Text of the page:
Latin america

Latin American Independence

  • Mexicoʹs Upheaval

    Mexicoʹs Upheaval
    Upheaval Mexico had been ruled since 1876 by Porfirio Díaz. Great economic changes
    had occurred as foreign concessions helped to develop railroads and mining and brought
    prosperity to the elite. Foreigners controlled much ofthe economy. The political system was
    corrupt and opponents among workers, peasants, and Indians were repressed.
  • Latin American history video

    Latin American history video
  • Francisco Madero

    Francisco Madero
    Madero formed an organization to promote democracy. Madero did not like Porfirio diaz after a while. Madero soon wrote a book telling Diaz to step down and the book also supported free elections.Madero soon launched a revolution after he was jailed and left mexico but came back.After a small war with Madero’s men against Diaz’s men, they signed a peace treaty, but Diaz resigned and went into exile.Madero soon became the president of Mexico since almost 30 years.
  • Pancho Villa

    Pancho Villa
    Pancho villa was a bandit, killer,and was also a revolutionary leader, but the people saw him as a hero.
  • Economic Change and New Political Actors

    Economic Change and New Political Actors
    WorldWarI affected most of Latin America
    because of the interruption of European demand forits products. Some local industries formed
    to produce replacements for unavailable European products. A few exports had increased
    European demand. Afterthe warthe economy slowed, causing increasing political unrest.
    Population growth, swelled by heavy immigration, contributed to urban concentration and
    increased social problems.
  • Culture and Politics in Postrevolutionary Mexico

    Culture and Politics in Postrevolutionary Mexico
    Cultural and social conflictsNationalism and the concern forIndian
    culture stimulated many ofthe reforms. Education stressed Mexicoʹs Indian heritage and
    denouncedWestern capitalism. Artists DiegoRivera and José Clemente Orozco recaptured the
    past and offered a program forthe future. Mural art mixed romanticism of the Indian heritage
    with Christian and communist ideas. Popular culture celebrated the heroes ofthe revolution.
    Some Mexicans opposed the changes, especially the church and clergy. They backed a
  • Party of Institutionalized Revolution

    Party of Institutionalized Revolution
    Mexican revolutionThe institutional revolution party lasted from 1929 to the end of the 20th century. Important figures belonged to the party because usually it led to election. It was originally called National Revolutionary party, then Mexican Revolutionary party in 1938, and finally Institutional Revolutionary Party in 1946.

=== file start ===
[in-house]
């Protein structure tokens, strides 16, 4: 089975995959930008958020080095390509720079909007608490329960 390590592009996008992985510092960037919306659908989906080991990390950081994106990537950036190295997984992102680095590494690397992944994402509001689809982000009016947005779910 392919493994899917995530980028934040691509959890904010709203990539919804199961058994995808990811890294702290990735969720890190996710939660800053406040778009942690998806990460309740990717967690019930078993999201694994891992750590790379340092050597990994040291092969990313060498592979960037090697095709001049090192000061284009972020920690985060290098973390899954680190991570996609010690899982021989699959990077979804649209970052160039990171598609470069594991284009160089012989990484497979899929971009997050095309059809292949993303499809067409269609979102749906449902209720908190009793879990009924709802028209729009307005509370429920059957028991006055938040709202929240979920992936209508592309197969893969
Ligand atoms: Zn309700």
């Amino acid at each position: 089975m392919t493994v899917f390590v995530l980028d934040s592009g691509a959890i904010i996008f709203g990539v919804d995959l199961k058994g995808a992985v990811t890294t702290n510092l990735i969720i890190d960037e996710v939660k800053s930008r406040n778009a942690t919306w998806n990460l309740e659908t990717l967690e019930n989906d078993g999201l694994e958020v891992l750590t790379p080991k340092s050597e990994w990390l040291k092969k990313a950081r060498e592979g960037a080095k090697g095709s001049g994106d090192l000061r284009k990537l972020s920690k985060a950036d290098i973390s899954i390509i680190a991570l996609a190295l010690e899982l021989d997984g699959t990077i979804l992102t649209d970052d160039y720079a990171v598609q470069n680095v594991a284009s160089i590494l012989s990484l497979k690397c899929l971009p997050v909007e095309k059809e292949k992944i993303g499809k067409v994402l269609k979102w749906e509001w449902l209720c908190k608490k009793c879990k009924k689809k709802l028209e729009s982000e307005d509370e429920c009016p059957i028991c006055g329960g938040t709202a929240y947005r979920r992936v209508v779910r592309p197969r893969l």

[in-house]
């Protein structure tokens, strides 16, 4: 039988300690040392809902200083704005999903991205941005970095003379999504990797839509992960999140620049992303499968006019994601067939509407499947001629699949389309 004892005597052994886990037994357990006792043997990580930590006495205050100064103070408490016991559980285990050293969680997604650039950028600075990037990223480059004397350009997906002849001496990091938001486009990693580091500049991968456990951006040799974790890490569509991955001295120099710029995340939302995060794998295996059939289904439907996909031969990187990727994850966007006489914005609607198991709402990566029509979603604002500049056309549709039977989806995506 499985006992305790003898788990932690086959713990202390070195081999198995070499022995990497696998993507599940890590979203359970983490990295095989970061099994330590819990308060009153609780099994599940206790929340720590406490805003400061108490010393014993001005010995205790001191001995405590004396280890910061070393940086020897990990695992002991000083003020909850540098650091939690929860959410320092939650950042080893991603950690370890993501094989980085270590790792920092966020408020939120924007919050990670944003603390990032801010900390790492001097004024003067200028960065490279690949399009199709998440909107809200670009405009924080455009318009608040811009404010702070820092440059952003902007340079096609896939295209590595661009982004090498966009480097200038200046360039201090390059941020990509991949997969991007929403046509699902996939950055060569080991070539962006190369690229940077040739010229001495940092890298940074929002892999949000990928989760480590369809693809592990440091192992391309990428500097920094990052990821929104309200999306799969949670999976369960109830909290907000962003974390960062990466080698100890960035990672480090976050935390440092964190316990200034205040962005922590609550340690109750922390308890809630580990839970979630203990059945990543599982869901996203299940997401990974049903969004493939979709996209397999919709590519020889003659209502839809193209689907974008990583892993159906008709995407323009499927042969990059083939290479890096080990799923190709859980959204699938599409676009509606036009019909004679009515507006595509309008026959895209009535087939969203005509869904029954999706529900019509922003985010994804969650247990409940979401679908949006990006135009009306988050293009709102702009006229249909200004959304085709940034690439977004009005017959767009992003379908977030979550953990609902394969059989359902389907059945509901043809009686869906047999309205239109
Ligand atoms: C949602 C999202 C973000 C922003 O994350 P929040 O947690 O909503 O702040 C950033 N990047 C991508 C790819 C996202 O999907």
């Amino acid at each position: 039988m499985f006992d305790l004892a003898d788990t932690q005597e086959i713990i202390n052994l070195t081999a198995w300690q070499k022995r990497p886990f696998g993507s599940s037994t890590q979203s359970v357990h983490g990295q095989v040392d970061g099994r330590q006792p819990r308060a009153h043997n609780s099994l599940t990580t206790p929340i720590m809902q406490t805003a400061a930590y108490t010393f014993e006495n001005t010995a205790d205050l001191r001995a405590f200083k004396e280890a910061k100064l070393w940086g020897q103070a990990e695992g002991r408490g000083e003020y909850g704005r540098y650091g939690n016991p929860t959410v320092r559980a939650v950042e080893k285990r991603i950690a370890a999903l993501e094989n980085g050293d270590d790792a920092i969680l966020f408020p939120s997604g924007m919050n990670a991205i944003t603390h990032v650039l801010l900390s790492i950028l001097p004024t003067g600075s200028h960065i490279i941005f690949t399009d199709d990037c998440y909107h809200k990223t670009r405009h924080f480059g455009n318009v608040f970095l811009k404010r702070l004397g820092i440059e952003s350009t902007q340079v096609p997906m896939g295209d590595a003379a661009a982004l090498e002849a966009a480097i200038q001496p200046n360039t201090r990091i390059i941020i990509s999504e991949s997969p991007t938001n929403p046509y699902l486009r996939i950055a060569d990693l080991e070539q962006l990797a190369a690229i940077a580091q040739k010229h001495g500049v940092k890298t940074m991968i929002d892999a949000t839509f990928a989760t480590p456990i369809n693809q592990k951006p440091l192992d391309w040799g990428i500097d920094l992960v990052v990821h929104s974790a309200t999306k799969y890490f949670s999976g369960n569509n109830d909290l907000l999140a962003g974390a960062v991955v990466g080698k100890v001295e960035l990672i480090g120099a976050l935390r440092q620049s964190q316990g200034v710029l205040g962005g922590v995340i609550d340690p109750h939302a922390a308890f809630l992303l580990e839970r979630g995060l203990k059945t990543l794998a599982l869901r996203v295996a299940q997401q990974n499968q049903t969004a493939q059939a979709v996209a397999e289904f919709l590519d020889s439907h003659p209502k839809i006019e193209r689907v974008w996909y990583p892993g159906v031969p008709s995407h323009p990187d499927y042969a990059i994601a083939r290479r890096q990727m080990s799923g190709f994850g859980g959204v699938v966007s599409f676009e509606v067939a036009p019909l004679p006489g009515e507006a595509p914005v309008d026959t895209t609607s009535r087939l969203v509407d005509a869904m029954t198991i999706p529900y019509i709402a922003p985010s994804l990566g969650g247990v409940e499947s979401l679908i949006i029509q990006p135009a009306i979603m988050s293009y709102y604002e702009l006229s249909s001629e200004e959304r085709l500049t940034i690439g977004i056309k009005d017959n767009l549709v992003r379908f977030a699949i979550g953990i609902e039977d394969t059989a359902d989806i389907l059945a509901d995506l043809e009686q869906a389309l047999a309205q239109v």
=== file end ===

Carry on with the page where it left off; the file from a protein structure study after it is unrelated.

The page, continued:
• Populist Politics:The Case of Peru

    Populist Politics:The Case of Peru
    Peru, with a predominantly Indian population, typified the
    ferment. It depended upon the export of nitrates and agricultural products;foreign capital
    controlled transportation and industry. The government was corrupt. Elites profited from the
    system while peasants were landless. Ongoing criticism of the system led to the formation ofthe
    American PopularRevolutionary Alliance (APRA) by Victor Raul de la Torre in 1924. The party
    drew inspiration from the Mexican revolution, socialism, nationalism
  • Labor and the Middle Class

    Labor and the Middle Class
    The political culture of Latin America altered as an urban labor
    force and middle class grew. The landholding oligarchy opened the political system to the
    middle class. They united to defend theirinterests against labor demands. During the 1920s the
    alliance metresistance from reformers, workers, and peasants seeking to redress the inequalities
    existing in society. Industrial workers, some of them immigrants influenced by European
    ideologies, gained influence on politics from the beginning
  • Cristero War

    Cristero War
    Cristero WarCristeros were fighting for the people but being fought by the government. The government issued the persecution of the church and the people, hanging the people on telephone poles until the town renounced their public religious practice.
  • The Latin American Great depression

    The Latin American Great depression
    the crash of 1929The great depression followed the stock market crash in 1929. Latin americans needed to purchase but also burn coffee from farmers to avoid bankruptcy. Latin americans feeling heavy reverberations.
  • Ideology and Social Reform

    Ideology and Social Reform
    By the 1930s the failure ofliberalism in solving societal problems
    was apparent. Latin Americaʹs middle class had entered politics, but only in alliance with the
    existing oligarchy orthe military. Liberalismʹs concepts simply were not suited to Latin
    American economic and socialreality. Intellectuals began to look into their own cultures for
    solutions and lostfaith inWestern democracy. Socialist and communist parties formed.
    Criticism also came from a church opposed to the secularization br
  • Promises of Social Reform

    Promises of Social Reform
    Among the reforming regimes the most successful was Mexicoʹs
    Cárdinas administration. Large‐scale land reform created communalfarms with a credit system
    to support them. Foreign oil companies were nationalized and rural education expanded. A new
    regime in Cuba was more typical. A revolution in 1933 aimed at socialreform and breaking
    United States domination. Moderates won control and reforms resulted.
  • Lazaro Cardenas

    Lazaro Cardenas
    President of Mexico from 1934 to 1940. First to implement the outlines of the Constitution. He spread land reform, also nationalization of the Mexican oil industry, and spreading education, culture, and tolerance. Is known as a hero to his people.